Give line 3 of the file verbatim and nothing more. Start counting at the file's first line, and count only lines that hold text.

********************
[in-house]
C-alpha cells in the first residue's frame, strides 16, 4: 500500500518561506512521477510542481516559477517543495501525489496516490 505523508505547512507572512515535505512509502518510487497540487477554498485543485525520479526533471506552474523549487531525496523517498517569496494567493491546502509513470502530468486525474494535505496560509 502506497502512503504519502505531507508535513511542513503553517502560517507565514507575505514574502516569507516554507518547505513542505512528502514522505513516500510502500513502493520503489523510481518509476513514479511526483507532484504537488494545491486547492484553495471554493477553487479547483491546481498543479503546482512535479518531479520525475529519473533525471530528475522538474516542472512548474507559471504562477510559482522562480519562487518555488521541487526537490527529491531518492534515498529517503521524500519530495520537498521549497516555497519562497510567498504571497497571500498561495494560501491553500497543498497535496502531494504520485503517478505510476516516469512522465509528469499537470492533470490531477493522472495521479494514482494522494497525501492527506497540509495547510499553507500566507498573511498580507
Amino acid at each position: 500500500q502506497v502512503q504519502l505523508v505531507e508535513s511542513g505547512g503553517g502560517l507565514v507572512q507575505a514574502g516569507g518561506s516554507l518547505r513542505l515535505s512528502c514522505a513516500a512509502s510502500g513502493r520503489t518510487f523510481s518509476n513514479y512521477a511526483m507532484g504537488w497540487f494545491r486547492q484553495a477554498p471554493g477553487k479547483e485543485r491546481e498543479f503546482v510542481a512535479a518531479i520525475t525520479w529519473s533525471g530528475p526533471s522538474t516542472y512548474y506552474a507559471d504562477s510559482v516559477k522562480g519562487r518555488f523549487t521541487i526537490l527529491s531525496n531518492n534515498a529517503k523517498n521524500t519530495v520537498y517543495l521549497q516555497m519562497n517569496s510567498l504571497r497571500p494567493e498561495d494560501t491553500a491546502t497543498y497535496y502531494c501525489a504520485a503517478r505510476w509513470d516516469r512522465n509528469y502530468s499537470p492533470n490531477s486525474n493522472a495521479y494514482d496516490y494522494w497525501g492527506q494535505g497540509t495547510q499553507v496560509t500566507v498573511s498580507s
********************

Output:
Amino acid at each position: 500500500q502506497v502512503q504519502l505523508v505531507e508535513s511542513g505547512g503553517g502560517l507565514v507572512q507575505a514574502g516569507g518561506s516554507l518547505r513542505l515535505s512528502c514522505a513516500a512509502s510502500g513502493r520503489t518510487f523510481s518509476n513514479y512521477a511526483m507532484g504537488w497540487f494545491r486547492q484553495a477554498p471554493g477553487k479547483e485543485r491546481e498543479f503546482v510542481a512535479a518531479i520525475t525520479w529519473s533525471g530528475p526533471s522538474t516542472y512548474y506552474a507559471d504562477s510559482v516559477k522562480g519562487r518555488f523549487t521541487i526537490l527529491s531525496n531518492n534515498a529517503k523517498n521524500t519530495v520537498y517543495l521549497q516555497m519562497n517569496s510567498l504571497r497571500p494567493e498561495d494560501t491553500a491546502t497543498y497535496y502531494c501525489a504520485a503517478r505510476w509513470d516516469r512522465n509528469y502530468s499537470p492533470n490531477s486525474n493522472a495521479y494514482d496516490y494522494w497525501g492527506q494535505g497540509t495547510q499553507v496560509t500566507v498573511s498580507s